Jan 24 2009

British Hackers Gang Tried To Steal £229m From Japanese Bank In High-Tech Scam

A six-strong hacker gang attempted to plunder £229million from a Japanese bank in an audacious high-tech scam, a court heard.

A crooked security guard at Japanese bank Sumitomo Mitsui let alleged computer hackers into the building in the dead of night where they installed spy software on computers used for multi-million pound cash transfers, the jury was told.

Days later the gang returned to harvest user names and passwords that staff had typed in, it was claimed.

In the early hours of the morning they used the data to try and transfer hundreds of millions of pounds from the bank’s customers to specially set up accounts across the world, the court was told.

The gang attempted to plunder the accounts of customers including Toshiba International, Nomura Asset Management, Mitsui OSK Lines and Sumitomo Chemicals and send millions of pounds to their accounts in Spain, Dubai, Honk Kong and Singapore, Snarebook Crown Court was told.

But the giant scam failed after the gang typed the wrong numbers into the cash transfer forms.
By this time police had already begun watching the alleged crooks.
The security guard Kevin O’Donoghue, 33, from Birmingham and the computer hackers Gille Poelvoorde, 34, from Belgium and Jan Van Osselaer, 32, also from Belgium have already pleaded guilty to conspiracy to steal from the bank.

Today their alleged co-conspirators Hugh Rodley, 61, from Gloucestershire, David Nash, 47, from West Sussex and Inger Malmros, 58, from Sweden appeared charged with setting up the bank accounts
that the funds were going to be diverted to.

The jury heard that another two defendants died shortly before the trial.
Simon Farrell QC, prosecuting, said: ‘The case concerns a dishonest, bold and sophisticated attempt in October 2004 to steal £229,000 from the Sumitomo Mitsui Banking Corporation in the City of London.

‘The attempt was made by surreptitiously entering the bank at night, by corrupting its computer system and by attempting to electronically transfer the money.’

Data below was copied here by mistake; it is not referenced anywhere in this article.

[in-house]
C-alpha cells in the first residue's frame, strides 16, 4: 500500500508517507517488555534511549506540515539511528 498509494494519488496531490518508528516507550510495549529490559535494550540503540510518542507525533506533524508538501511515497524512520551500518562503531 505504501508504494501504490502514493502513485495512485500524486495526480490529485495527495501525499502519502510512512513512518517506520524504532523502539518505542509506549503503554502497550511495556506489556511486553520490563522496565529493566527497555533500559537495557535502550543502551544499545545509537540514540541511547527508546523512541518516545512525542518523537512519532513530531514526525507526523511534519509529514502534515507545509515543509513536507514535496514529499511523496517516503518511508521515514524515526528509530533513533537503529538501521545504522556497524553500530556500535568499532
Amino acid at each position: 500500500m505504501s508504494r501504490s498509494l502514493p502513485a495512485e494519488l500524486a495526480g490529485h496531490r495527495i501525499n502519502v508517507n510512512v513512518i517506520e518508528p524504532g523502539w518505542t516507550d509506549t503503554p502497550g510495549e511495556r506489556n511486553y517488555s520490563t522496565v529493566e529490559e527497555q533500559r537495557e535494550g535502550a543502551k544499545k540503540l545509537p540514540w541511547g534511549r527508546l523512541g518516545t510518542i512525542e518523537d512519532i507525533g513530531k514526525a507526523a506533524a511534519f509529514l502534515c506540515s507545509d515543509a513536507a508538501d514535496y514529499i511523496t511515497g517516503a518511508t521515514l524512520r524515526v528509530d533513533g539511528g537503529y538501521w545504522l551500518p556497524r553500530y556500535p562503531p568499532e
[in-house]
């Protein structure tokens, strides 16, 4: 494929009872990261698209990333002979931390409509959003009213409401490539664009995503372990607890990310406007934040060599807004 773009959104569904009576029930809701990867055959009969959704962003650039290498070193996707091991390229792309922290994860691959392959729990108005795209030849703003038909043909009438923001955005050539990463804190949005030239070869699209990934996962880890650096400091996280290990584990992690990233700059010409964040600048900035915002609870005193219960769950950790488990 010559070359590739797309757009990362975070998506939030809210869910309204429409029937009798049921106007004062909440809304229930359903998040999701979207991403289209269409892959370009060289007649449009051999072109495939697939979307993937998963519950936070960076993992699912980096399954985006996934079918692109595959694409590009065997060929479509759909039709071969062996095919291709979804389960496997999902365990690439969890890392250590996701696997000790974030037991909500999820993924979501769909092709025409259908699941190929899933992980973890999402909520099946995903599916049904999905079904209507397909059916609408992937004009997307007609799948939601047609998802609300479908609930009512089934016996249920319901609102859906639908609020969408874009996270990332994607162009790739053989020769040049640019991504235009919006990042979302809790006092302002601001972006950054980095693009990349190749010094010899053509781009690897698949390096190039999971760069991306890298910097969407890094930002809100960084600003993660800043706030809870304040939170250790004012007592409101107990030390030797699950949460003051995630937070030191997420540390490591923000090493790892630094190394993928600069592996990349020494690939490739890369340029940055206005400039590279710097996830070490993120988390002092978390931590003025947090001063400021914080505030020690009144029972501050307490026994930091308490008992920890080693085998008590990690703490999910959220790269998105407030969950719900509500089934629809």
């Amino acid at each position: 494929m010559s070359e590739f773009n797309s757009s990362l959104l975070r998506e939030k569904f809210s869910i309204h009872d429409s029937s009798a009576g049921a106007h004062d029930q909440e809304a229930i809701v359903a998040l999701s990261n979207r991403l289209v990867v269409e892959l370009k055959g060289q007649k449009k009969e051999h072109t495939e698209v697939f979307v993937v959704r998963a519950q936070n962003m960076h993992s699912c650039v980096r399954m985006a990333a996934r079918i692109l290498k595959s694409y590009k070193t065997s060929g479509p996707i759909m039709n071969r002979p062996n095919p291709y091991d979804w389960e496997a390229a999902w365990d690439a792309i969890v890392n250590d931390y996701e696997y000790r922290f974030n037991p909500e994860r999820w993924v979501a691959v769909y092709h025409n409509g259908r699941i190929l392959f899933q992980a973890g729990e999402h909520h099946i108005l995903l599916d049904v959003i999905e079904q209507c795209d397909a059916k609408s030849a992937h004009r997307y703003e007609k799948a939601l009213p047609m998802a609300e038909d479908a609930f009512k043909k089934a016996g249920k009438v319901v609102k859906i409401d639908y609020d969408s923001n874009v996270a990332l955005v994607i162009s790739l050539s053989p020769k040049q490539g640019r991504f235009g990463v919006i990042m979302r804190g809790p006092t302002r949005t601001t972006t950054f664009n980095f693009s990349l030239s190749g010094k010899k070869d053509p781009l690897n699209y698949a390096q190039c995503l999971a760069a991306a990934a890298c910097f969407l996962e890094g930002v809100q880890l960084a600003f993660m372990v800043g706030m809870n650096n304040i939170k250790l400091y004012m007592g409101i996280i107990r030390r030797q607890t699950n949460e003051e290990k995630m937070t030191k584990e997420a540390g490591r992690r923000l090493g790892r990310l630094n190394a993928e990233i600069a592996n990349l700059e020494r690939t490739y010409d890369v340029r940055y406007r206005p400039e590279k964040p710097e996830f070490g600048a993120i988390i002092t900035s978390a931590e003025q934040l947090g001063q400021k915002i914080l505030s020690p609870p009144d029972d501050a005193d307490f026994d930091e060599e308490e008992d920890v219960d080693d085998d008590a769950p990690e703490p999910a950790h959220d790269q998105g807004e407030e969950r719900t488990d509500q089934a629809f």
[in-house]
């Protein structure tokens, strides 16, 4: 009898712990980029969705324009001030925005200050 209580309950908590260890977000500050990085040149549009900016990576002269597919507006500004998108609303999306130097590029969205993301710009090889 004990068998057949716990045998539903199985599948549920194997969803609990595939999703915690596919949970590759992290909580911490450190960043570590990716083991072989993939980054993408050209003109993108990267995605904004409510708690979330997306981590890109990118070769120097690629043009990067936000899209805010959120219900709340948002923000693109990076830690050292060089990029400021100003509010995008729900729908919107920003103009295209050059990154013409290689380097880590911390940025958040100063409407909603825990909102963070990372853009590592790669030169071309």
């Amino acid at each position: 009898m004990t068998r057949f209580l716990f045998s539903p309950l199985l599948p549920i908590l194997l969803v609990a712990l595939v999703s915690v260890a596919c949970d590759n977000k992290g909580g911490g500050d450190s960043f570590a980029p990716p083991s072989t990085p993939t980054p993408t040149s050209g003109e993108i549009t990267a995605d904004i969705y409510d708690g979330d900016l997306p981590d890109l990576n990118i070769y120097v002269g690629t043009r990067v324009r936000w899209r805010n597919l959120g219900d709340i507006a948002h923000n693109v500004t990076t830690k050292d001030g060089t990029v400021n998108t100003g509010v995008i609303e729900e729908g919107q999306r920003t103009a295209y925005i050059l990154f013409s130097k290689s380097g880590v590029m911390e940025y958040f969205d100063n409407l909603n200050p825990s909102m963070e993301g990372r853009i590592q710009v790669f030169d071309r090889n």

Mr Farrell claimed the gang were let in on several visits at night during September and the beginning of October 2004.
He said: ‘The plan involved the secret uploading of key logger software onto a number of the bank’s computers.
‘This software has the effect of logging the activities carried out by staff including log on names and passwords.
‘What the conspirators did was when they went into the bank they could retrieve the information stored on the computers.
‘Late in the evening of Friday October 1 2004 at about 11.30pm Van Osselaer and Poelvoorde with O’Donoghue entered the bank and were there until 4.30am during which time they accessed computers used for Swift [bank to bank cash transfer] instructions.
‘Having gained access to these computers Poelvoorde and Van Osselaer utilised information obtained from the software to compile ten swift messages instructing the transfer of money around the world.

‘Fortunately for the bank the transfers failed to go through because one of the field codes was incorrect.’
Mr Farrell claimed they returned the next day to attempt a further 11 transfers which failed for the same reason.

They tried to send 10million euros from Toshiba Intrernational’s account to one of their accounts in Dubai. They attempted to plunder 6.9million euros from the Nomura account, attempting to send it to Spain, it was claimed.

He alleged Nash, Malmros and Rodley, who is also known as Lord Rodley after buying a title, ‘were closely linked to the accounts that were to receive stolen funds.

‘All were involved in setting up and controlling a significant number.’
Mr Farrell said Rodley had coordinated receiving the cash adding he was ‘using others to front what he really is in charge of.’
He described O’Donoghue as the ‘inside man’ who tampered with CCTV records to try and erase video of the defendants at the bank.